With so much attention being brought upon internet sex crimes, it is feasible that the agencies and agents put in charge of stopping them can become overzealous. Innocent people can and have found themselves in a pair of handcuffs after being accused of committing an internet sex crime, despite only partaking in innocuous acts. If you are worried about an unjust punishment being used against you at the end of an unjust sex crimes trial, then you need to start defending yourself today by first educating yourself with the legal details of internet sex crimes.
A person is determined to be in possession of child pornography if they possess just a single image depicting a minor – less than 18 years of age due to federal statutes – within some sort of sexually charged conduct. The image or images can be found anywhere in the person’s possession, from their cellphone and tablet to their work computer. Even a printout of an internet image of child sexual abuse might be enough for investigators to file internet sex crimes charges in pursuit of steep penalties used against the alleged offender.
Potential Defenses to Use When Accused of an Internet Sex Crime
For every crime on the books, there is a possible defense. Even when the facts of an internet sex crimes case are gray or seem to be pointing out of the defendant’s favor, there might be ways to prove a conviction would be unjust. If you have been charged with an internet sex crime or possession of child pornography, you should not leave things up to chance. Talk to an internet sex crime defense attorney right away about how you can protect your rights, reputation, and finances from the heavy hand of the law.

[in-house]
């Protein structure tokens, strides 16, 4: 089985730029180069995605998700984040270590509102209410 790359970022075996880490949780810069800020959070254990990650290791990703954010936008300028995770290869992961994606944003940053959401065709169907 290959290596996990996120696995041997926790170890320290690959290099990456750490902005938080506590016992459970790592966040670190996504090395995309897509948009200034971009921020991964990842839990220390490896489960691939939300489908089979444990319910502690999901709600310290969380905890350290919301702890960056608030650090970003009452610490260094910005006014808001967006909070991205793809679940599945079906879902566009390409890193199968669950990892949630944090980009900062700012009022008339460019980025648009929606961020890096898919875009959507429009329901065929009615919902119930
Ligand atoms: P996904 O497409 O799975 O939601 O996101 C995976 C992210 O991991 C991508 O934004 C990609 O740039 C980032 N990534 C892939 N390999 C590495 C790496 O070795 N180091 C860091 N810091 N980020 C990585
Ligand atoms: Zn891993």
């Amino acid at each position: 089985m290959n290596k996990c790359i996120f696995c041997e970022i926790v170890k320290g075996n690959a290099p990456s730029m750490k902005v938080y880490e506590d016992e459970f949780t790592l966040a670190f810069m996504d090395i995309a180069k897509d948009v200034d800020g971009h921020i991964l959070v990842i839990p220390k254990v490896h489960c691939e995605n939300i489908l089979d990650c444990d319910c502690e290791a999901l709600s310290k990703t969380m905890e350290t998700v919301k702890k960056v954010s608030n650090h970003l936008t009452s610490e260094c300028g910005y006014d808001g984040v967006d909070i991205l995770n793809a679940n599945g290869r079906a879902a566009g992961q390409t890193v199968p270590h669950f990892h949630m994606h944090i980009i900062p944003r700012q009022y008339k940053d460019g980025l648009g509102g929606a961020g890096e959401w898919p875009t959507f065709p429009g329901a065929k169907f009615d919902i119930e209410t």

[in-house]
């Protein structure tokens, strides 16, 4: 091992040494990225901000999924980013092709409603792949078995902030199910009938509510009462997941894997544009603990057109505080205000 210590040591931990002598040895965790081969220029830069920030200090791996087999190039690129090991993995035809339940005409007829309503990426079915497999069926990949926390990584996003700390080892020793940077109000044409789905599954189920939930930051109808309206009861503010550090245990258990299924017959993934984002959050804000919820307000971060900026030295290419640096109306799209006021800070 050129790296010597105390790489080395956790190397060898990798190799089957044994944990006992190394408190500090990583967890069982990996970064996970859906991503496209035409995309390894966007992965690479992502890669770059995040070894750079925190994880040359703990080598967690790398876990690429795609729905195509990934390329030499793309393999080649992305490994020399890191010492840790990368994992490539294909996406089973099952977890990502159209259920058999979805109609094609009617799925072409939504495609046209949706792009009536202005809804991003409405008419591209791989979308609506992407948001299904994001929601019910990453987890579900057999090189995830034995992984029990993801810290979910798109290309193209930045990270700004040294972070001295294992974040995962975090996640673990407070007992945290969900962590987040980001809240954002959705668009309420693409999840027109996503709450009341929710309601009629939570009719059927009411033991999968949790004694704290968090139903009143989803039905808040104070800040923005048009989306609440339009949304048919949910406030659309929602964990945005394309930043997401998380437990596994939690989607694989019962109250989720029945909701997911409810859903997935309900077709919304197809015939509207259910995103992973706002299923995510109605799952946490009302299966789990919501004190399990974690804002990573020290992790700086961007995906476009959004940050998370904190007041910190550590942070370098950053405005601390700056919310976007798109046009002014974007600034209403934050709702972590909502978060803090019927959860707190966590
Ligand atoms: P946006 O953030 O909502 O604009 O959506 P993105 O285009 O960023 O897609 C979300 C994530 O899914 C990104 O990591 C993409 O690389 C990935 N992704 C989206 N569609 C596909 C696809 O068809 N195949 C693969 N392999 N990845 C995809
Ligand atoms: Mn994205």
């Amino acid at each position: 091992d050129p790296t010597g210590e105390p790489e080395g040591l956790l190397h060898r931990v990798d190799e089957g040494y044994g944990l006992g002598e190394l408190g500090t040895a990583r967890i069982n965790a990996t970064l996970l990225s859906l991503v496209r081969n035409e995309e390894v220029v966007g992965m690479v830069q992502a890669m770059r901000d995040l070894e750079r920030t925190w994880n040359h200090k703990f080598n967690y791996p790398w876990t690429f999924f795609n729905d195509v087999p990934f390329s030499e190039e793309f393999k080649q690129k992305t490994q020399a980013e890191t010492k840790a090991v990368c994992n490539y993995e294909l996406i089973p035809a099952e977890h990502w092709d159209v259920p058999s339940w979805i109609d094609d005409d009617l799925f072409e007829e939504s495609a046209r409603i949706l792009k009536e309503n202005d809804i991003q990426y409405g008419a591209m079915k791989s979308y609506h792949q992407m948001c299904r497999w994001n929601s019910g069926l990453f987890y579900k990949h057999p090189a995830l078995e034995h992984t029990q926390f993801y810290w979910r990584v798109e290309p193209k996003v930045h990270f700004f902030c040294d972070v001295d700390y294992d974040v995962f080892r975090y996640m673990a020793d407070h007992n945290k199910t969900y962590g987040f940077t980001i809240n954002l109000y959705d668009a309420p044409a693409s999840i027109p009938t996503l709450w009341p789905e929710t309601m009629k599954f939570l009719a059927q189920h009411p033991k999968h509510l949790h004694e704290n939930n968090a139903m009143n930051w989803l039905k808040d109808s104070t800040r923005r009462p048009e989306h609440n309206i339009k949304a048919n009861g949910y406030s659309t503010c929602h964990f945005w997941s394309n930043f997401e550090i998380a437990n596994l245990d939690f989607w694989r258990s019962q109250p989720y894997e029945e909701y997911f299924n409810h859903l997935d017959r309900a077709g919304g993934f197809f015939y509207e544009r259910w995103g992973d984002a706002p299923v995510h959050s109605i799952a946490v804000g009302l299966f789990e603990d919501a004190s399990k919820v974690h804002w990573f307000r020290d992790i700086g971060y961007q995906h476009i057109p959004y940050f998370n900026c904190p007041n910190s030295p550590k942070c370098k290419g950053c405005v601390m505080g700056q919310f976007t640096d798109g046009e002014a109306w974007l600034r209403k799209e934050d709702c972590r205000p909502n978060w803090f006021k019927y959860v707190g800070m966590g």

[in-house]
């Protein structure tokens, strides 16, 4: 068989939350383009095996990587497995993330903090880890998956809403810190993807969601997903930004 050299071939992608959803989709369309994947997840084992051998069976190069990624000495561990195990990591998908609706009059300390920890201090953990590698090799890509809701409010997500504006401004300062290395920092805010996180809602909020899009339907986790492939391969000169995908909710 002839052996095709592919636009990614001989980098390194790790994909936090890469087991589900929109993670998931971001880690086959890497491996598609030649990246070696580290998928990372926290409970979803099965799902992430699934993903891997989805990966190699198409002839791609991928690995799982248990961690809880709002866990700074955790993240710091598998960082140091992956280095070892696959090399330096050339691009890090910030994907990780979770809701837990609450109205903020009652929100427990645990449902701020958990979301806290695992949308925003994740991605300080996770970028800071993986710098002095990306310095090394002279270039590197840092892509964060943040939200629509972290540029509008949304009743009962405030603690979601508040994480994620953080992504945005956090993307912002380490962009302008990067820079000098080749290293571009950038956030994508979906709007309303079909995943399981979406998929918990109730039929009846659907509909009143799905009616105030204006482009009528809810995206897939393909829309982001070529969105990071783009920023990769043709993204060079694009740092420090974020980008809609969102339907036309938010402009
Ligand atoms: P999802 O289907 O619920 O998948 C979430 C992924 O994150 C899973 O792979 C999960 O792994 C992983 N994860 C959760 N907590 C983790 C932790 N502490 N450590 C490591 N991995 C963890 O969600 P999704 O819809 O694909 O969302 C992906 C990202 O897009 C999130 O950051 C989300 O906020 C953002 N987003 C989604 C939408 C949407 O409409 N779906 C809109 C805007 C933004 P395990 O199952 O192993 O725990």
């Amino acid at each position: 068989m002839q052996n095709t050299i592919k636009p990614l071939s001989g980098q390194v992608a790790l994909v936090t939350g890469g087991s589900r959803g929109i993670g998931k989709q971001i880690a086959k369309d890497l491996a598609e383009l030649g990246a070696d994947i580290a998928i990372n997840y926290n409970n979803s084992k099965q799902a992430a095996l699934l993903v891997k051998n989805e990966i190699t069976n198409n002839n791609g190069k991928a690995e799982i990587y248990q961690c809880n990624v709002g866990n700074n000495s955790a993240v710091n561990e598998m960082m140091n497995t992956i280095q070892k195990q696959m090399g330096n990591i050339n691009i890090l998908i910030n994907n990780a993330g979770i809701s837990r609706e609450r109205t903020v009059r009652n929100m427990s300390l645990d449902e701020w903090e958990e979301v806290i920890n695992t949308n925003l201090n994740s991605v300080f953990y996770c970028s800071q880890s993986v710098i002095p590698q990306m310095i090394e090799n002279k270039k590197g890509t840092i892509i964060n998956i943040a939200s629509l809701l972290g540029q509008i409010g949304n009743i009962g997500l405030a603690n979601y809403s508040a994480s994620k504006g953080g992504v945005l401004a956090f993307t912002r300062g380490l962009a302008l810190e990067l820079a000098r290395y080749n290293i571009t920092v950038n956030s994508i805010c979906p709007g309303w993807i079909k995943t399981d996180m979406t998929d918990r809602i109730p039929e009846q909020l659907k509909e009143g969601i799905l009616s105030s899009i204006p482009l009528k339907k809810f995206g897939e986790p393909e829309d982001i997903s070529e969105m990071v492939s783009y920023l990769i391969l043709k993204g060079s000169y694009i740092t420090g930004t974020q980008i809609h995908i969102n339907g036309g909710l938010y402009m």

Consider these three possible internet sex crimes defenses:
- Age unknown: Many online sources depicting sexual acts do not list the age of all people seen in the visuals. A person arrested for an internet sex crime may have never been given any reason to believe a minor was involved in any sexual conduct due to a lack of age information.
- Malware: Computer viruses run rampant, especially on non-corporate internet sites. Since a virus is defined as an unwelcome file or program downloaded automatically to a victim’s computer, it is entirely feasible a virus could have transferred child sexual abuse images to the defendant’s computer entirely without their knowledge.
- Artistic value: Internet sex crimes are dependent on the explicit images being sexually charged. Images intended for and only used for artistic appreciation and not sexual gratification should not be enough to convict someone of internet sex crime charges.
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Have you been accused of or charged with an internet sex crime, like possession of child pornography? You must act fast to defend yourself from a prosecution that will stop at nothing to see you penalized, regardless of the facts behind your arrest. Inman & Tourgee have more than 125 years of combined legal experience standing up for the rights of people in situations like yours. Let us know what has happened and we can let you know how we can defend you.
Contact our Rhode Island criminal defense attorneys today and ask for an initial consultation. There is no time to lose.